3. Whether she has any maternal uncle, who plays a very important role in their family matters, which includes settlement of matrimonial disputes. The woman should also disclose her clan and her lineage.

4. The woman should disclose if her children have adopted the surname of her mother, in as much as Khasi has been defined as “a person who adopts the surname of his or her mother”.

5. The woman should disclose if she gets any financial assistance from her clan or family member.

6. The woman should disclose if her parents are alive more specifically, her mother, and how many siblings she has.

7. In event of a woman not being the youngest daughter, she has to disclose who the youngest daughter is.

8. The woman should disclose if she has any movable or any immovable property, self-acquired or inherited from her clan.

9. The woman should disclose if she is married to tribal or non-tribal The above format may be modified or adapted by the concerned Court, as may be considered appropriate.

Declaration

1. I declare that I have made a full and accurate disclosure of my income, expenditure, assets and liabilities from all sources. I further declare that I have no assets, income, expenditure and liabilities other than as stated in this affidavit.

2. I undertake to inform this Court immediately with respect to any material change in my employment, assets, income, expenses or any other information included in this affidavit.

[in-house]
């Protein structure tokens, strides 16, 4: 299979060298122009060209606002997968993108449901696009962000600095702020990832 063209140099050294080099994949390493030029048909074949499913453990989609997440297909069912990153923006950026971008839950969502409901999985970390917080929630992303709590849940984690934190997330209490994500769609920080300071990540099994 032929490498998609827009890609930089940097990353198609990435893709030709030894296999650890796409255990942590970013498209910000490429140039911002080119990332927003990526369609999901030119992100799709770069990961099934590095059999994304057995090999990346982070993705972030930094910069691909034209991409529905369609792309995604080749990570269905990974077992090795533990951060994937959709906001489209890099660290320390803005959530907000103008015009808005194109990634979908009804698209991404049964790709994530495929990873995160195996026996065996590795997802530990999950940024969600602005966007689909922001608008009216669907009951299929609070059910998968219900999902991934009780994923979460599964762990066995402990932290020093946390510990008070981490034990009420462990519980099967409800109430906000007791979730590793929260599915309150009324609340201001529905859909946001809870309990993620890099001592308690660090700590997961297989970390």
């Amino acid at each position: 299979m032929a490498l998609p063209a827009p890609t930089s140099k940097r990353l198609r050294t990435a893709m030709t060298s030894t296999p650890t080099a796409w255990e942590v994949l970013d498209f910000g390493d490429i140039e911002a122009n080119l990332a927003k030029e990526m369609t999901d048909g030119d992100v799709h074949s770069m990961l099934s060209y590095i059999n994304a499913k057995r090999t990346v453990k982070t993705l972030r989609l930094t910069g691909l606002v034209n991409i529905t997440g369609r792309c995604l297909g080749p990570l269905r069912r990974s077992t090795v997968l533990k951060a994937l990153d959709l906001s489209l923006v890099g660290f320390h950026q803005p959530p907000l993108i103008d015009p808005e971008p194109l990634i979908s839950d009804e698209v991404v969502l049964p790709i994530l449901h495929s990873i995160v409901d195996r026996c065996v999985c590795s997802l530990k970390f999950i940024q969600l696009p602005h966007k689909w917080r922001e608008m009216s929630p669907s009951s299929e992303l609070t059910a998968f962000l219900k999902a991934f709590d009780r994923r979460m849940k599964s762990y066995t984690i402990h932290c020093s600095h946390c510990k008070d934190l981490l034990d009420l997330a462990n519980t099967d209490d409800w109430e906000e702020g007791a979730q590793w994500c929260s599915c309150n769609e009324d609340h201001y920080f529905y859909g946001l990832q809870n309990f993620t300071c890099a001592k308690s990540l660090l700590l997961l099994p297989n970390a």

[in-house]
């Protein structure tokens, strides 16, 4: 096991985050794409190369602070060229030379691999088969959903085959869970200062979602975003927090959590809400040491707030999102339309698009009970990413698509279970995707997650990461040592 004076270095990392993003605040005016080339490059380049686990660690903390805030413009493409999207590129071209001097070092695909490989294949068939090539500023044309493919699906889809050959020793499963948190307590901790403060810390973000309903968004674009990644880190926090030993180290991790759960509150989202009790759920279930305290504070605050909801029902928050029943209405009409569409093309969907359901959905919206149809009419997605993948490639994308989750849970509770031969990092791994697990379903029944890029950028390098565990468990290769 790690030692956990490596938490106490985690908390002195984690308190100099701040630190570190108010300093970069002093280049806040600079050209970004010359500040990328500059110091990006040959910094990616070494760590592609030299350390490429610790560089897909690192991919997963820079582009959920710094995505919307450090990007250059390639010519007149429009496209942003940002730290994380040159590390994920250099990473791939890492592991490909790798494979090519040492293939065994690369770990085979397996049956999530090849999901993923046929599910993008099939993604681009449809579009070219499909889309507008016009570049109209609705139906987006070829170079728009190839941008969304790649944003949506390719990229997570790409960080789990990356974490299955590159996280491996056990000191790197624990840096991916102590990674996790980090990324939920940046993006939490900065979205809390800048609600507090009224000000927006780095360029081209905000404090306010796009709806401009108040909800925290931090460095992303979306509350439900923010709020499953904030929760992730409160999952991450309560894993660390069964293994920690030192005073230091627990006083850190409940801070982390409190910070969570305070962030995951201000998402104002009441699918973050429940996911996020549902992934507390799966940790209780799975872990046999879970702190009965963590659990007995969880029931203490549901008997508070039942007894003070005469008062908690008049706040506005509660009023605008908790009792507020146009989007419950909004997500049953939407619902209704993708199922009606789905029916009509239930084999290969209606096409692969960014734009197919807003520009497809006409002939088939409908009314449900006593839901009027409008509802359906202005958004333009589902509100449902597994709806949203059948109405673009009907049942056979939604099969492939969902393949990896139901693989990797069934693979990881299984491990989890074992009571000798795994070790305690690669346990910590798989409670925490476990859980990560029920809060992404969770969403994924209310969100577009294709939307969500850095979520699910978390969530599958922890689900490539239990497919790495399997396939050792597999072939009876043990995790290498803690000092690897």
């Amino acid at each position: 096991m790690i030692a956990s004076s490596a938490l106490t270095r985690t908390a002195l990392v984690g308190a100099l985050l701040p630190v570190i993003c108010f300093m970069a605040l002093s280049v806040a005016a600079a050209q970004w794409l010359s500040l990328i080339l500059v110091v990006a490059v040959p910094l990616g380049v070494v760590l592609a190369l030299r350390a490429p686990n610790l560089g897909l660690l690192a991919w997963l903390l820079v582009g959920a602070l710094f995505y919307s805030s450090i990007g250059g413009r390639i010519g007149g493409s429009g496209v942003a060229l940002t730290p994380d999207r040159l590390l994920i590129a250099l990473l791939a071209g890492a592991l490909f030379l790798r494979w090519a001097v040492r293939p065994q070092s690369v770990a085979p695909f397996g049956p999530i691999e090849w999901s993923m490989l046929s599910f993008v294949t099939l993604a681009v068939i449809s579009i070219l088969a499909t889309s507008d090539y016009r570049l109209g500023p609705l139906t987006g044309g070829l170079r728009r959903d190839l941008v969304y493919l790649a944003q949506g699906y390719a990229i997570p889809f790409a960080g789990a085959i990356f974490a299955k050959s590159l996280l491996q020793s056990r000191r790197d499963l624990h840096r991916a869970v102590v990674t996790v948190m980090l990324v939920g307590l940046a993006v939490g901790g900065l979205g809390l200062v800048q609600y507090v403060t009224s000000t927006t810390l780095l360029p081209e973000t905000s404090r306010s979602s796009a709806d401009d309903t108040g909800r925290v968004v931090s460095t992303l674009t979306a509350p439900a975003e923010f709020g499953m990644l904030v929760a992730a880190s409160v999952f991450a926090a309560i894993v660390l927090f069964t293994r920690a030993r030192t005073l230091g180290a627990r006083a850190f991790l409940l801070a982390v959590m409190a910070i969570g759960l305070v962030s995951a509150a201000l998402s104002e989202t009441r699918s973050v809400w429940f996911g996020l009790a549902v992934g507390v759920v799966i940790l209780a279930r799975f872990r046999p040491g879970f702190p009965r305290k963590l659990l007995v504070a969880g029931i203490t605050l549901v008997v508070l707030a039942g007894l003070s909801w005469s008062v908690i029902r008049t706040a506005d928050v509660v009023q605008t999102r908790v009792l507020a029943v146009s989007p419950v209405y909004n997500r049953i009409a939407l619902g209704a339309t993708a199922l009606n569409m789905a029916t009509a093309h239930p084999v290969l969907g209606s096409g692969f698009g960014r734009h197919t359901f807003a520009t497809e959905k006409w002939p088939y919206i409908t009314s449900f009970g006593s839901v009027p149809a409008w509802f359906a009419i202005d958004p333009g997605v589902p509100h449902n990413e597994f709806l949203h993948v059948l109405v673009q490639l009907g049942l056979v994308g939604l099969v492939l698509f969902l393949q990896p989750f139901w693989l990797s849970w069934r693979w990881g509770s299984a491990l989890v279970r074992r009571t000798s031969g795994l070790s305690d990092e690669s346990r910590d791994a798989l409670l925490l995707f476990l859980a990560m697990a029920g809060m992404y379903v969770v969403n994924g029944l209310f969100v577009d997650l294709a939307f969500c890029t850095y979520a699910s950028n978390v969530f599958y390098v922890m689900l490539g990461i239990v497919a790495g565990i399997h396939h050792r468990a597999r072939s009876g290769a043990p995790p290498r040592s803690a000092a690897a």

3. I understand that any false statement in this affidavit, apart from being contempt of Court, may also constitute an offence under Section 199 read with Sections 191 and 193 of the Indian Penal Code punishable with imprisonment upto seven years and fine, and Section 209 of Indian Penal Code punishable with imprisonment upto two years and fine. I have read and understood Sections 191, 193, 199, and 209 of the Indian Penal Code, 1860. DEPONENT

Verification

Verified at ___on this _____day of _____ that the contents of the above affidavit are true to my personal knowledge, no part of it is false and nothing material has been concealed therefrom, whereas the contents of the above affidavit relating to the assets, income and expenditure of my spouse are based on information believed to be true on the basis of record. I further verify that the copies of the documents filed along with the affidavit are the copies of the originals.

DEPONENT